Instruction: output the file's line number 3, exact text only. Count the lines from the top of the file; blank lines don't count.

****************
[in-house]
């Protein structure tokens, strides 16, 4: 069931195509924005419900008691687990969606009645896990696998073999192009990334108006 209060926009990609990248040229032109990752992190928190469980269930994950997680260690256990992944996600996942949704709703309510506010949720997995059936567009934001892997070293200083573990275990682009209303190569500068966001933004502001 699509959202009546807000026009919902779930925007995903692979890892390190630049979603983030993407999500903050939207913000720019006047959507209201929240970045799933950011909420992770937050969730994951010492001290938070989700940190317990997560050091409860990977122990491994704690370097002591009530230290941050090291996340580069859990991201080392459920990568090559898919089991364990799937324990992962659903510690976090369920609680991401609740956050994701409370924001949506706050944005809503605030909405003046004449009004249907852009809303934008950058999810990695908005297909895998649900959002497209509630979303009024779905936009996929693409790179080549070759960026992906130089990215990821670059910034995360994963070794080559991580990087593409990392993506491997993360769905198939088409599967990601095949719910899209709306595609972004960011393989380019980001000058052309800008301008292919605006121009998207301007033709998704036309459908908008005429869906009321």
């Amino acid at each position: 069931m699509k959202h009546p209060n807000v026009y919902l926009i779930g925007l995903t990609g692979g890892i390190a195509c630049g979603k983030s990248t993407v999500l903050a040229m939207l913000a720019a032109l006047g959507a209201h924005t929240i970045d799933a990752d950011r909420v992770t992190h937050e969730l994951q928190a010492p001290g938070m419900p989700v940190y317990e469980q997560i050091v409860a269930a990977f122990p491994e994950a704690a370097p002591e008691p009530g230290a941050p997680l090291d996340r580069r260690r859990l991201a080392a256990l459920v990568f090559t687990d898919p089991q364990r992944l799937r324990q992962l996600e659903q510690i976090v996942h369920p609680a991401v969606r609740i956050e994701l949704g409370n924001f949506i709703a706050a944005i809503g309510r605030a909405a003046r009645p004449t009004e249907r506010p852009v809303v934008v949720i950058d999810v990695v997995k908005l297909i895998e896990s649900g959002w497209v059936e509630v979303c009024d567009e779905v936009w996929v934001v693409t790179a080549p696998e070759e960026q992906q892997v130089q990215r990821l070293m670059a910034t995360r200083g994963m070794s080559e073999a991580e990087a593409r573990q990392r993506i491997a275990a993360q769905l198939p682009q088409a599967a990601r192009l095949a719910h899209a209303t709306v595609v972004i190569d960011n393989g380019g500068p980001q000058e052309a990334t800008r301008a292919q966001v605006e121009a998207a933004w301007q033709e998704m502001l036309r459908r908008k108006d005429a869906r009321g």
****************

């Amino acid at each position: 069931m699509k959202h009546p209060n807000v026009y919902l926009i779930g925007l995903t990609g692979g890892i390190a195509c630049g979603k983030s990248t993407v999500l903050a040229m939207l913000a720019a032109l006047g959507a209201h924005t929240i970045d799933a990752d950011r909420v992770t992190h937050e969730l994951q928190a010492p001290g938070m419900p989700v940190y317990e469980q997560i050091v409860a269930a990977f122990p491994e994950a704690a370097p002591e008691p009530g230290a941050p997680l090291d996340r580069r260690r859990l991201a080392a256990l459920v990568f090559t687990d898919p089991q364990r992944l799937r324990q992962l996600e659903q510690i976090v996942h369920p609680a991401v969606r609740i956050e994701l949704g409370n924001f949506i709703a706050a944005i809503g309510r605030a909405a003046r009645p004449t009004e249907r506010p852009v809303v934008v949720i950058d999810v990695v997995k908005l297909i895998e896990s649900g959002w497209v059936e509630v979303c009024d567009e779905v936009w996929v934001v693409t790179a080549p696998e070759e960026q992906q892997v130089q990215r990821l070293m670059a910034t995360r200083g994963m070794s080559e073999a991580e990087a593409r573990q990392r993506i491997a275990a993360q769905l198939p682009q088409a599967a990601r192009l095949a719910h899209a209303t709306v595609v972004i190569d960011n393989g380019g500068p980001q000058e052309a990334t800008r301008a292919q966001v605006e121009a998207a933004w301007q033709e998704m502001l036309r459908r908008k108006d005429a869906r009321g």